|Copyright:||(c) 2010 SourceMedia Inc , Source: The Financial Times Limited|
|Source:||Financial Times Limited|
However one describes the Dodd-Frank Act, it and similar global regulatory initiatives are redefining the terms of financial services safety and soundness, capitalization and profitability. Just as the new
Simply put, the traditional rules of engagement for financial institutions and their regulators are changing, and those changes will impact operations, capital, investor expectations and the pace of industry consolidation. Here’s a short list of predictions of how things will play out.
Capital is the miracle elixir that is viewed as the cure-all for financial institutions. It is proposed by the Basel Committee that Tier 1 and risk-based capital levels be raised significantly, particularly with regard to common equity, at the same time that various types of instruments that might otherwise have qualified as capital under prior regimes will be prohibited by Dodd-Frank. New requirements in Dodd-Frank that loan originators and securitizers of asset-backed securities hold at least 5% of the credit risk without transfer or hedging will also impact the capital requirements for companies engaged in securitizations.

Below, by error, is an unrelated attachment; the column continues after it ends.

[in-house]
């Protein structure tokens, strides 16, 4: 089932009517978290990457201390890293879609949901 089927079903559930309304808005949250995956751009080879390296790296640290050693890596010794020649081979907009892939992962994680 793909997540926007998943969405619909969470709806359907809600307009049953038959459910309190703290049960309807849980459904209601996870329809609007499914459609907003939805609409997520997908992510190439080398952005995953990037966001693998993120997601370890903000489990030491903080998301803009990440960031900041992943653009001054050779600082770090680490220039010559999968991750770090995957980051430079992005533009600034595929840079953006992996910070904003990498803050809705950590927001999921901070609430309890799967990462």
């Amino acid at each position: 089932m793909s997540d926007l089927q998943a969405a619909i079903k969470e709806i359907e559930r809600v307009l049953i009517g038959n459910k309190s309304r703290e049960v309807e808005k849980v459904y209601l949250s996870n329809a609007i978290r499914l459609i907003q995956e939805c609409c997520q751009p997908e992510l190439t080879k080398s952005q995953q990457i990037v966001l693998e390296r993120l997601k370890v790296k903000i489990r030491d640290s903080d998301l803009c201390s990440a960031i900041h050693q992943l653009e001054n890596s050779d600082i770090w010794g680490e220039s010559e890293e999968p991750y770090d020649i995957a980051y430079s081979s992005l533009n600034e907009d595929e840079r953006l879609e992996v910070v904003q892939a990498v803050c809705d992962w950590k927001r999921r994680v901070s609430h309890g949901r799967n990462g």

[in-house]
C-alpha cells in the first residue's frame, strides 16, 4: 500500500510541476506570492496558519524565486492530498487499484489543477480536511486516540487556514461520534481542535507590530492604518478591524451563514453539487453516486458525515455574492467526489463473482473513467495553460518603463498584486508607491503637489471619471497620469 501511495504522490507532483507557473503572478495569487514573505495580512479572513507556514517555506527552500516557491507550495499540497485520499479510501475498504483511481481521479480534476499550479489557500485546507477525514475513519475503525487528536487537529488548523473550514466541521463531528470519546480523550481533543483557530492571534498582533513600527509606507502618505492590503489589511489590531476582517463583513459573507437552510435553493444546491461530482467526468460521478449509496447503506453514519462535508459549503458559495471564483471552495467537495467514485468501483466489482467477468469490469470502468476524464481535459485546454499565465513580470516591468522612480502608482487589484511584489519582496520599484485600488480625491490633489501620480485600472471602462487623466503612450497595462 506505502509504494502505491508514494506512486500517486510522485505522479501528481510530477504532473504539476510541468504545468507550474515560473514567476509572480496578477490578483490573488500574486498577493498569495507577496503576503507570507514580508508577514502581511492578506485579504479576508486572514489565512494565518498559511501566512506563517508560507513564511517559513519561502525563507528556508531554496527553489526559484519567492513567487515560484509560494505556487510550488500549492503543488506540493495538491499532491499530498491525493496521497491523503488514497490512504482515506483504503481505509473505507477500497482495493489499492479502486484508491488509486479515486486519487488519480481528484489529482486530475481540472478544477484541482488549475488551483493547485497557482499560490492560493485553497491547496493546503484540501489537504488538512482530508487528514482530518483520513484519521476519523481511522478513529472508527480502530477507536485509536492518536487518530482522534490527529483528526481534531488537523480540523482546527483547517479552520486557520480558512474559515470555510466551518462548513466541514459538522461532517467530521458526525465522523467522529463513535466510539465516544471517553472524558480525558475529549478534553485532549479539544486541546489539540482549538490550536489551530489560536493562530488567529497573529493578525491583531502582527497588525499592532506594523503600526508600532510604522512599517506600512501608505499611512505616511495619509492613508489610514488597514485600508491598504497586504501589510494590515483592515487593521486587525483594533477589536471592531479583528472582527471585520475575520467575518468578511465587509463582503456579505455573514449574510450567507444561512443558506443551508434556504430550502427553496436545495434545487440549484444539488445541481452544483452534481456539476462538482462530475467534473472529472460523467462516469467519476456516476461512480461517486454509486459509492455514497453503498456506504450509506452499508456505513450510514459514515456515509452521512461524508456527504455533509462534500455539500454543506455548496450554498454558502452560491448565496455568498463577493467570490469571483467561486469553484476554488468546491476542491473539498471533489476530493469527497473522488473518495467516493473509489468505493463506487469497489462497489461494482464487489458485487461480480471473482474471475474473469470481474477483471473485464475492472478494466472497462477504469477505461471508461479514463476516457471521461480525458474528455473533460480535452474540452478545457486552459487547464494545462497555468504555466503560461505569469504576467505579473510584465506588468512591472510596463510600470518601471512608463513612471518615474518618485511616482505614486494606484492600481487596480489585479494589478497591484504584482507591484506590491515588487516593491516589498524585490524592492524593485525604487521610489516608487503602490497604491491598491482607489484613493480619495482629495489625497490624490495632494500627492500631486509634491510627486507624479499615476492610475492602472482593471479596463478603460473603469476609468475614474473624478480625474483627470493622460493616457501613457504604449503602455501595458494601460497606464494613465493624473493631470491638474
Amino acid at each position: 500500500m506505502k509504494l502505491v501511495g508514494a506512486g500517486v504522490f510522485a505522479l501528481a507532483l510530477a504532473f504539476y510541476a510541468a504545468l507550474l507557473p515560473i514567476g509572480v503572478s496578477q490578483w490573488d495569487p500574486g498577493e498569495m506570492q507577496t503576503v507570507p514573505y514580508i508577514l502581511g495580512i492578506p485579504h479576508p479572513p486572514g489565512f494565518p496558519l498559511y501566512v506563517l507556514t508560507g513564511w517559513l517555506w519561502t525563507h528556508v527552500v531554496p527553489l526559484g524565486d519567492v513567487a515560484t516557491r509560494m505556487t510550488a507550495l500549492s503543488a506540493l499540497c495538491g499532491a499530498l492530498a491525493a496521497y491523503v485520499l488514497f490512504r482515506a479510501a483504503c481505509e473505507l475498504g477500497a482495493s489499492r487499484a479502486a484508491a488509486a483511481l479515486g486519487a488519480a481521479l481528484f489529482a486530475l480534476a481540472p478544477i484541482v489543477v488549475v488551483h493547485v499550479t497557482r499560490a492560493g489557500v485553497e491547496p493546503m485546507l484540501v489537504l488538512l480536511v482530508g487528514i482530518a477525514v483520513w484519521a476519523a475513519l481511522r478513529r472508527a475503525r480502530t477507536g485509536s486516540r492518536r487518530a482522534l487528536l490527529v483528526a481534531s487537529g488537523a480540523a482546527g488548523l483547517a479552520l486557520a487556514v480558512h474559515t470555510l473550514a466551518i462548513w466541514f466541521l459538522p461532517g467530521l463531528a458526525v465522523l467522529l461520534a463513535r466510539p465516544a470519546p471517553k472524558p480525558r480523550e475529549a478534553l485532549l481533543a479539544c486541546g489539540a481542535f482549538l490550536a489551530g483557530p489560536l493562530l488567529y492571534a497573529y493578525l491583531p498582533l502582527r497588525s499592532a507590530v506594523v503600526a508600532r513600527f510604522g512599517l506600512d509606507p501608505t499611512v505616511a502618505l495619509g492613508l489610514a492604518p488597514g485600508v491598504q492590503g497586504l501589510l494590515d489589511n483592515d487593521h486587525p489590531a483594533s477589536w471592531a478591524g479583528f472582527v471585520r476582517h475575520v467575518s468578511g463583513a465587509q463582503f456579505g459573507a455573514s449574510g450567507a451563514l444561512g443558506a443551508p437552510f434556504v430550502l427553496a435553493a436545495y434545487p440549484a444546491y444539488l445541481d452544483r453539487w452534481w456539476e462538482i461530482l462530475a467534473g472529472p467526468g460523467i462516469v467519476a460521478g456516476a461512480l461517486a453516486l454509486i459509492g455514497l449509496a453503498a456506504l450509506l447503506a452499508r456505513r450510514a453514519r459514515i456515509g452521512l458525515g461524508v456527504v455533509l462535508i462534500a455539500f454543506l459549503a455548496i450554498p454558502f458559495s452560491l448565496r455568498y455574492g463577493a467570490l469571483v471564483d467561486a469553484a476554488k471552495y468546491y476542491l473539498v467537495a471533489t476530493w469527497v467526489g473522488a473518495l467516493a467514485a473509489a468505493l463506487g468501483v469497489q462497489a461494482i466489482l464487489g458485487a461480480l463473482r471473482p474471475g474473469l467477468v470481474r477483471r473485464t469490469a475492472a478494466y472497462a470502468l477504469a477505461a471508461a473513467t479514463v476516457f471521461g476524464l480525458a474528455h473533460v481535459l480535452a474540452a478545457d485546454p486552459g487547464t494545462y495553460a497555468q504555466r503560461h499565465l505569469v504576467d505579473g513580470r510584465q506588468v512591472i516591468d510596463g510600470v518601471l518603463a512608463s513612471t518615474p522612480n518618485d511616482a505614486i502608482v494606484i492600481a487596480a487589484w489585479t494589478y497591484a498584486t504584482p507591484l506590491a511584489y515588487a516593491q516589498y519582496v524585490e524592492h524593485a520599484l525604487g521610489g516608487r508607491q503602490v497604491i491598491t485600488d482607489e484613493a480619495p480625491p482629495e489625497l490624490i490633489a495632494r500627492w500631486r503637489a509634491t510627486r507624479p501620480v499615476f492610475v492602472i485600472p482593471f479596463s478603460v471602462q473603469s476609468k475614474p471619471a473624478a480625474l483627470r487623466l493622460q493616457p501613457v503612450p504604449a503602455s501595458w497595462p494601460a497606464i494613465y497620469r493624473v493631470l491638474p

Systemically important financial institutions, the largest and most interconnected bank holding companies and significant nonbanking financial companies will be subject to even greater capital requirements, particularly with regard to any high-risk activities and investments in which they engage. The general criteria for designating nonbanking financial companies as SIFIs are set forth in Dodd-Frank, but the specifics of the process and the range and number of such companies to be designated is yet to be determined.
Dividends: The mirror image of capital requirements is the effect that those requirements have on a company’s ability to pay dividends, restructure its balance sheet through stock repurchases and entertain various corporate distributions that impact capital. The
This guidance could impact a company’s dividend-paying ability as well as its stock repurchase plans and cash-funded mergers and acquisitions.